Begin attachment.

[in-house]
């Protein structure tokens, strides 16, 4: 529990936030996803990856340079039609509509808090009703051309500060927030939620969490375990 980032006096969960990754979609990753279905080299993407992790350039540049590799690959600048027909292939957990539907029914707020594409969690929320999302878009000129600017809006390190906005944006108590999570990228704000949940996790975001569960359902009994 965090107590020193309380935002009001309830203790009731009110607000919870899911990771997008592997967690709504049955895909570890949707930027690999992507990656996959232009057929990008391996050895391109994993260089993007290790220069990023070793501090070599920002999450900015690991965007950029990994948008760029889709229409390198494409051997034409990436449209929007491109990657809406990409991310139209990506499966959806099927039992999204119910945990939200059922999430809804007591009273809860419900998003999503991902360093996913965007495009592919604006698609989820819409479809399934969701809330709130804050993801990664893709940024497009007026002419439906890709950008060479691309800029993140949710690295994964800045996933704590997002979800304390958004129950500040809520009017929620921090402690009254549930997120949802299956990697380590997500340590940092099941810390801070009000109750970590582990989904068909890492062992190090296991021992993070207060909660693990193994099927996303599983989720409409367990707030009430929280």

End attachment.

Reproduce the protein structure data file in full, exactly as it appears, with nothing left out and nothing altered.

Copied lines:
[in-house]
């Protein structure tokens, strides 16, 4: 529990936030996803990856340079039609509509808090009703051309500060927030939620969490375990 980032006096969960990754979609990753279905080299993407992790350039540049590799690959600048027909292939957990539907029914707020594409969690929320999302878009000129600017809006390190906005944006108590999570990228704000949940996790975001569960359902009994 965090107590020193309380935002009001309830203790009731009110607000919870899911990771997008592997967690709504049955895909570890949707930027690999992507990656996959232009057929990008391996050895391109994993260089993007290790220069990023070793501090070599920002999450900015690991965007950029990994948008760029889709229409390198494409051997034409990436449209929007491109990657809406990409991310139209990506499966959806099927039992999204119910945990939200059922999430809804007591009273809860419900998003999503991902360093996913965007495009592919604006698609989820819409479809399934969701809330709130804050993801990664893709940024497009007026002419439906890709950008060479691309800029993140949710690295994964800045996933704590997002979800304390958004129950500040809520009017929620921090402690009254549930997120949802299956990697380590997500340590940092099941810390801070009000109750970590582990989904068909890492062992190090296991021992993070207060909660693990193994099927996303599983989720409409367990707030009430929280």